ESCOs/REPs in Massachusetts will have to be much more precise in the the way they sell customers on their managed variable rate contracts after the state Attorney General ruled that vague product descriptions and pricing violate state regulations.
ESCOs/REPs must be clearer in variable rate contract language Managed variable rate contracts are plans under which a supplier and customer form an agreement on an electricity supply contract for a specific term. But because it's a variable rate, the price of electricity the customer pays can change during the duration of the contract due to changing market conditions. This means that when the contract is signed, the customer doesn't know what he or she could be paying later on because the prices can change based on unforeseen circumstances.
According to Energy Choice Matters, that's where regulators are coming down on providers in the state. The AG explained that variable rate contracts where the price can increase based on "market conditions" or the supplier's "discretion" are not expressed with enough precision in the language of the contract, and constitute a misleading sales approach in violation of regulations at 940 CMR § 19.05.
How suppliers can avoid noncompliance Based on that regulation, it is considered unfair and deceptive for an ESCO/REP to initiate service to a consumer or obligate a consumer to pay for anything unless the provider has given him or her complete and accurate pricing information. That includes a clear definition and a complete explanation of each and every charge that the retail seller may bill to a consumer.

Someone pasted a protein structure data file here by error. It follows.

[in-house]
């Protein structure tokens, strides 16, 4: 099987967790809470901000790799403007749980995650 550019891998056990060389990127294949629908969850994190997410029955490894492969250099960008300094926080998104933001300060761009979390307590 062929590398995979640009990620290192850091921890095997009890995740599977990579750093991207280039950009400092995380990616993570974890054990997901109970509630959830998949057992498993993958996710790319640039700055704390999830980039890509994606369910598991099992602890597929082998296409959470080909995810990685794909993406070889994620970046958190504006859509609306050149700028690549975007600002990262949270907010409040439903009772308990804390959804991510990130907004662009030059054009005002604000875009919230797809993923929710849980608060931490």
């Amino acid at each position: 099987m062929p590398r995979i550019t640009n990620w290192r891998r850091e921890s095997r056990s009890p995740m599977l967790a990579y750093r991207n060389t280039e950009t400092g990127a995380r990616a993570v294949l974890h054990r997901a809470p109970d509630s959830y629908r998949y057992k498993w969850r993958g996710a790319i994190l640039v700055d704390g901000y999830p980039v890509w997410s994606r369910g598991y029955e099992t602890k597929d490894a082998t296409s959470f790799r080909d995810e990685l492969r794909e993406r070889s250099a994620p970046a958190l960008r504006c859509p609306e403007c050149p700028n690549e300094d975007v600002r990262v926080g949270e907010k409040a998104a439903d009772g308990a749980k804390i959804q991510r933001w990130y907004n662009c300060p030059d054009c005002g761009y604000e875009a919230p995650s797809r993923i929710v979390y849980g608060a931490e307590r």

To ensure compliance with AG regulations, suppliers can ensure that the variable rate is calculated based on an index (such as one based on the NYMEX pricing), methodology, or formula that customers could use themselves to calculate their rates and other applicable charges based on publicly available information, Energy Choice Matters reported.
"The consequences for violating the AG's regulations surrounding variable rate contract language can be devastating."
Penalties for vague variable rate contract language are steep The consequences for violating the AG's regulations surrounding variable rate contract language can be devastating. A release from the Massachusetts AG's office earlier this year stated that one retail electricity supplier in the state was hit with a $4 million fine due to "deceptive marketing and sales that promised savings but charged significantly higher rates, entered consumers into agreements without their consent, and charged costly termination fees."
The settlement in the case alleged that sales representatives failed to provide customers with complete and accurate pricing information. Rather, they promised savings and said they could help consumers keep their electricity bills low. In the end, consumers saw their rates increase in excess of the electricity supply rates given by utilities NSTAR and National Grid.
This isn't to say that ESCOs/REPs cannot sell variable rate products, it just means that they will have to take extra precautions to ensure that their pricing and sales materials are transparent enough for customers to know exactly what they're buying.
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